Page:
Part of why people think too much is that they’re too idle. You can be, or think about being, but you can’t do both. Whereas healthy people invest themselves in the actions, others use more thinking to try to stop their thinking but, you don’t stop thinking; you replace it with activity. The activity of being alive.
The problem is that most people don’t even know what life activity even looks like. Even the idea of basic listening, or patience, or openness is too-often seen as unproductive; as though all of the value is in how much someone does, not how well they do it. But if we’re only doing then that means those tasks are for other people, but even if they’re for other people we should still be alive while we do them.
You can repeat an action and still be alive while doing it. You can still do something generous and do it for you. But to do so you must slow down your thinking and deepen your focus. Once you do this, you’ll see the world slow down and it will make more sense because you will be taking in more information.
A good way to do this is through your senses. We’ll start today with your sense of taste. You’ll have to stay aware to remember to do it when you eat or drink, but otherwise your job in today’s meditation is wonderfully simple: simply taste anything you consume.
Seems weird doesn’t it? Lots of people can think, I already taste everything I eat, but that’s actually pretty unlikely. Most people are so busy using their mind to create internal dramas that they rarely just focus on the taste experience.
This meditation is two-fold in that it helps you maintain a level of awareness throughout the day so that you can catch yourself eating or drinking, and then once that experience starts you can work on adjusting your focus down to that one sense. The idea is that your brain is doing nothing but tasting the food. No commenting, no desires, no words, just taste whatever it is and be fully aware of all aspects of that flavour.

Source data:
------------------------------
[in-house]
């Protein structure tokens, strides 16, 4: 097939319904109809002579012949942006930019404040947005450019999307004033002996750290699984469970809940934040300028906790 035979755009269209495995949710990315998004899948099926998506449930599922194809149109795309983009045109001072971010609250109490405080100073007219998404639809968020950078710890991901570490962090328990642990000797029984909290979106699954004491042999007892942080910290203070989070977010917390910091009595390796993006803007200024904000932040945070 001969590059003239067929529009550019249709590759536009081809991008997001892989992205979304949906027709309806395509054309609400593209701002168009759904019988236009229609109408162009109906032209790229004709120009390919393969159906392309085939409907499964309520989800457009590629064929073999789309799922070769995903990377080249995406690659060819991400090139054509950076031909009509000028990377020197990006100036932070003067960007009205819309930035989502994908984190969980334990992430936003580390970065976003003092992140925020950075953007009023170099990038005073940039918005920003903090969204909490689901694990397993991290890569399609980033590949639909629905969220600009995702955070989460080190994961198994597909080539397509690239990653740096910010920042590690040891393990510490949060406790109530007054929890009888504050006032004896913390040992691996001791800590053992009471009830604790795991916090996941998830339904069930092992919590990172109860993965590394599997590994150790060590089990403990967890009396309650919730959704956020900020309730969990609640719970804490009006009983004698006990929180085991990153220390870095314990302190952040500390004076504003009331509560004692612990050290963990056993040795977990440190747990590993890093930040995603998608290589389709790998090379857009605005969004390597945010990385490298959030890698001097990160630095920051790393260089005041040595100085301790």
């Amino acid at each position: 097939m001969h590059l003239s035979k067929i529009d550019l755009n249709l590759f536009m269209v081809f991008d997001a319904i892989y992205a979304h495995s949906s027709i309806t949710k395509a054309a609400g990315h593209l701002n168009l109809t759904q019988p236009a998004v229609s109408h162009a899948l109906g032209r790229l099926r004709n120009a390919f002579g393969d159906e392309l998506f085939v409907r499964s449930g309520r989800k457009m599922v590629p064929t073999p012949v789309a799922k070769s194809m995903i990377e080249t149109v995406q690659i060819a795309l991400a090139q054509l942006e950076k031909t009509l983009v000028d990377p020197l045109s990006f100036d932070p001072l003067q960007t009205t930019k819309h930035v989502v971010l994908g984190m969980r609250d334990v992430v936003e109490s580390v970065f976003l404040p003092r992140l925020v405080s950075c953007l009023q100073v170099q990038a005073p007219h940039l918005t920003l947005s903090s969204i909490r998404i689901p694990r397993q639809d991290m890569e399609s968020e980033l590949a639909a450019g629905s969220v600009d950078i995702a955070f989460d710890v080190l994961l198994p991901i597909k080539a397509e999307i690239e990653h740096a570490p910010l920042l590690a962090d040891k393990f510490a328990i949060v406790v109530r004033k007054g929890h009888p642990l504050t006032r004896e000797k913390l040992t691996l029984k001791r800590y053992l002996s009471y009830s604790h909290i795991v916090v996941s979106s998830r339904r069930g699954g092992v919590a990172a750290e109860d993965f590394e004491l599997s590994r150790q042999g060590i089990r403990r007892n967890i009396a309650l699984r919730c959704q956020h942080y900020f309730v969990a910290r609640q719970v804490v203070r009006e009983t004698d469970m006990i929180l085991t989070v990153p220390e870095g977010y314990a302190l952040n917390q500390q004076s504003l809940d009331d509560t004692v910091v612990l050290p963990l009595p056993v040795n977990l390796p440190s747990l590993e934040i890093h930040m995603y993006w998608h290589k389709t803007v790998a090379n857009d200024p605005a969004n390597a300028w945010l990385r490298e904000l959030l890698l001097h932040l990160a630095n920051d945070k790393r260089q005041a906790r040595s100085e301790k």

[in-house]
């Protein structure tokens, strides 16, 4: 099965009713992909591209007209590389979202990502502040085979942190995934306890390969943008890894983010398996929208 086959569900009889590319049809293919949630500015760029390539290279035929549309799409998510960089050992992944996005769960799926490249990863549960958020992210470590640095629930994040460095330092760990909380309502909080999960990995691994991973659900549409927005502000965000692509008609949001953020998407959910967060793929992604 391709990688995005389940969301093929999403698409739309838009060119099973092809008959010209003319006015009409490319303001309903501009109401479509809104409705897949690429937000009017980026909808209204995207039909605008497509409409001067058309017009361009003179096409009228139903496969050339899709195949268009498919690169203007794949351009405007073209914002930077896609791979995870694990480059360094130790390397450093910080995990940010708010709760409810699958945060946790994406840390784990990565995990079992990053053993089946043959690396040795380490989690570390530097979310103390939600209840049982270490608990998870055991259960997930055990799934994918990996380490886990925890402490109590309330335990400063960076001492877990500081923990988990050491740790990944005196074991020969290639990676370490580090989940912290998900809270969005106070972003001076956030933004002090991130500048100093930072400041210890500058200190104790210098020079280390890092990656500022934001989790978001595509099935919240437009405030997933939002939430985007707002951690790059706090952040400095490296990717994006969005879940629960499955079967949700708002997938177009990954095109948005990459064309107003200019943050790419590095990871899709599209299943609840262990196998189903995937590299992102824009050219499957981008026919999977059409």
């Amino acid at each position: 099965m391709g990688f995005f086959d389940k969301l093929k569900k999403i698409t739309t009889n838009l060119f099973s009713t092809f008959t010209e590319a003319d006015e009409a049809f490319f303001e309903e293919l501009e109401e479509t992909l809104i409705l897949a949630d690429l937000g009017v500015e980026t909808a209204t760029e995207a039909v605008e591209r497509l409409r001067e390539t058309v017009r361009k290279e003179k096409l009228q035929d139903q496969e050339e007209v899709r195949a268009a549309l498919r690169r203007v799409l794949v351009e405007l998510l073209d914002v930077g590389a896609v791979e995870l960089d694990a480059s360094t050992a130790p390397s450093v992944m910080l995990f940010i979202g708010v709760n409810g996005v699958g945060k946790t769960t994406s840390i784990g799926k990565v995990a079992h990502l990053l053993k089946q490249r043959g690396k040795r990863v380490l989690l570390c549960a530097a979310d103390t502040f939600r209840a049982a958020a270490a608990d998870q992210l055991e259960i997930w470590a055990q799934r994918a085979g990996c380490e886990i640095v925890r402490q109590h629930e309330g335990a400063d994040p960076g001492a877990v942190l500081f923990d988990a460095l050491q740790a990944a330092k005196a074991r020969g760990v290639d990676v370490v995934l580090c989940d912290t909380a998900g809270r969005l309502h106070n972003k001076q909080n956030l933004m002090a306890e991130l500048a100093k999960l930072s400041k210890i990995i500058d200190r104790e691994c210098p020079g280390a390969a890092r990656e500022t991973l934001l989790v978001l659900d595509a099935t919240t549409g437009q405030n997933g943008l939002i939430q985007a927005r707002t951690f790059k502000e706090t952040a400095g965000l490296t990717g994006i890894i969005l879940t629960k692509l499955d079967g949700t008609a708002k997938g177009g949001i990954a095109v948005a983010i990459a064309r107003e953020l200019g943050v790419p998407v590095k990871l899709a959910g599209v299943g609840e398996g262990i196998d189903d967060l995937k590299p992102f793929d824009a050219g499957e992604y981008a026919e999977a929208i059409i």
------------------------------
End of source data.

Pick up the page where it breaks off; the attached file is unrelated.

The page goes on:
It seems easy but it does require a constant low-level awareness on what you’re doing so that you’ll be more alert. But the real gold is if you can really find yourself noticing a substantial difference in eating or drinking. It shouldn’t feel like fuel even if it is. It’s not just something you do on the way to something else, it’s literally an action that keeps you alive. Invest more in it. Besides, a lot of the food you eat is presumably really good.
Pay attention to everything you eat or drink until bedtime. Tomorrow, either make a mental note in the morning of the day-before’s favourite taste experience, or share your top moments of awareness with your meditation partner. It’s a nice meditation to do. You not only gain in awareness, but it makes lunch taste a lot better. Enjoy.
Scott McPherson is an Edmonton-based writer, public speaker, and mindfulness facilitator who works with individuals, companies and non-profit organisations locally and around the world.
Following a serious childhood brain injury Scott McPherson unwittingly spent his entire life meditating on the concepts of thought, consciousness, reality and the self. This made him as strange to others as they were to him. Seeing the self-harm people created with their own overthinking, Scott dedicated part of his life to helping others live with greater awareness. He is currently a writer, speaker and mindfulness instructor based in Edmonton, AB, where he finds it strange to write about himself in the third person.